Saxophoist Miguel Zenón pays tribute to jazz giant Ornette Coleman
Alto saxophonist and Berklee alumnus Miguel Zenón and an international quartet of musicians commemorate renowned jazz saxophonist Ornette Coleman with their new album, “Law Years: The Music of Ornette Coleman.” With Ariel Bringuez on tenor saxophone, Demian Cabaud on bass and Jordi Rossy on drums, the album features seven tracks of Coleman’s unique melodies, a tribute to the musician’s pioneering work.
“As I listen to the music, it almost feels like a different time, a time when we weren’t afraid to be close to each other,” says Zenón. “A time when we could still play in a packed room, with the audience right in front of us, and just feed off their energy.”
“Law Years” will be released March 12 to stream on Spotify, Apple Music, Tidal, Deezer and Bandcamp. The release celebrates the late Coleman’s birthday, March 9.
Zenón first heard Coleman’s music as a teenager. He was struck by the smooth and unconventional blend of sounds. Zenón refers to it as a musical freedom — not chaotic and disparate, but also not confined to the traditional harmonic progressions that many jazz improvisations rely on. Coleman’s music demonstrated an artistic liberation that’s inspired him ever since.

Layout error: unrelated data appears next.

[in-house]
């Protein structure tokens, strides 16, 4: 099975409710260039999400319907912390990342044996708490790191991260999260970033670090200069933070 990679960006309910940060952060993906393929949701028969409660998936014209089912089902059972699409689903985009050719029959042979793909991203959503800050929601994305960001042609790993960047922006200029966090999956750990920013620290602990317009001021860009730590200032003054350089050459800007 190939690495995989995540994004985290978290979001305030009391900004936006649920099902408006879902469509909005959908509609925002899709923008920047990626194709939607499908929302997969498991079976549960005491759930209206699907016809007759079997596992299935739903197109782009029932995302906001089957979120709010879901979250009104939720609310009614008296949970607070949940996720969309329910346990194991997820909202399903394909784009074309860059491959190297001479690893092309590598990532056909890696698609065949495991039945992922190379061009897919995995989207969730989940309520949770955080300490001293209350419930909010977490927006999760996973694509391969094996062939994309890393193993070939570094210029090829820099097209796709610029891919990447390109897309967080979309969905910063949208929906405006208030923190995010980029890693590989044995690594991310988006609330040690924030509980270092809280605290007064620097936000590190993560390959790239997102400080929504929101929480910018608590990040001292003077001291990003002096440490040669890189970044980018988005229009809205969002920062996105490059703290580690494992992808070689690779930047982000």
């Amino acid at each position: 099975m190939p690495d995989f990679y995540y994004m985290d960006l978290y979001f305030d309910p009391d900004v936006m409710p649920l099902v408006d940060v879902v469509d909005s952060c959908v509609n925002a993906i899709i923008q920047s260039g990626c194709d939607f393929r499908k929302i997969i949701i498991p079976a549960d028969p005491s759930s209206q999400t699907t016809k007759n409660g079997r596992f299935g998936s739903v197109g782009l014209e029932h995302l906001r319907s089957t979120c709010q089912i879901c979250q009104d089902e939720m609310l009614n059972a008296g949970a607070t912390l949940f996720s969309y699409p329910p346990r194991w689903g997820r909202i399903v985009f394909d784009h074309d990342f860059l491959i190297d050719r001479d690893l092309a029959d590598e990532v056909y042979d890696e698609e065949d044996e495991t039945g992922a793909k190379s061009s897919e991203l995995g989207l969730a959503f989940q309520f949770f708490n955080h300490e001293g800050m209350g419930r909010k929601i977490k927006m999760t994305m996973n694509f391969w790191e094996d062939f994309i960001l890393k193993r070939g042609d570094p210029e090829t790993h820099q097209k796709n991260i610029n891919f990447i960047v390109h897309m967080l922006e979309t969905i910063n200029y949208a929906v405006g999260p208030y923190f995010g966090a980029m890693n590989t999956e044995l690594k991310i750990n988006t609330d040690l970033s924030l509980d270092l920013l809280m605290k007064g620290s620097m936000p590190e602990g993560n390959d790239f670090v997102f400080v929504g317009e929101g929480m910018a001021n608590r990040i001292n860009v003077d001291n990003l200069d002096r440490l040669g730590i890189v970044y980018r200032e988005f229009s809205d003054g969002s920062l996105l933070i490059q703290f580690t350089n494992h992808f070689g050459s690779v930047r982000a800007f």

“There is freedom there, and lots of it,” says Zenón. “But there’s also a deep sense of cohesiveness and structure. And, above all, melody: beautiful and inspired melodic lines that serve as springboards for everyone involved.”
When Zenón was invited to a residency at Bird’s Eye Jazz Club in Basel, Switzerland in May of 2019, he decided to channel this love of Coleman’s music into an album. Little did Zenón know how relevant the notion of freedom would become in the next year of pandemic lockdowns. Now the group listens to the album with pride and a little wistfulness, eager to be able to bring energy and live music to the public again.
This group of musicians had never played together before recording “Law Years” but their chemistry and shared enjoyment of the music were instantaneous. The collection of musicians strikes Zenón as another extension of Coleman’s musical freedom. “I’m Puerto Rican, Ariel is Cuban, Demian is Argentinian and Jordi is Catalan,” he says. “The fact that we are all from different parts of the globe and all Spanish speakers raises another important point: Jazz music knows no boundaries or labels; it is as inclusive now as it has ever been.”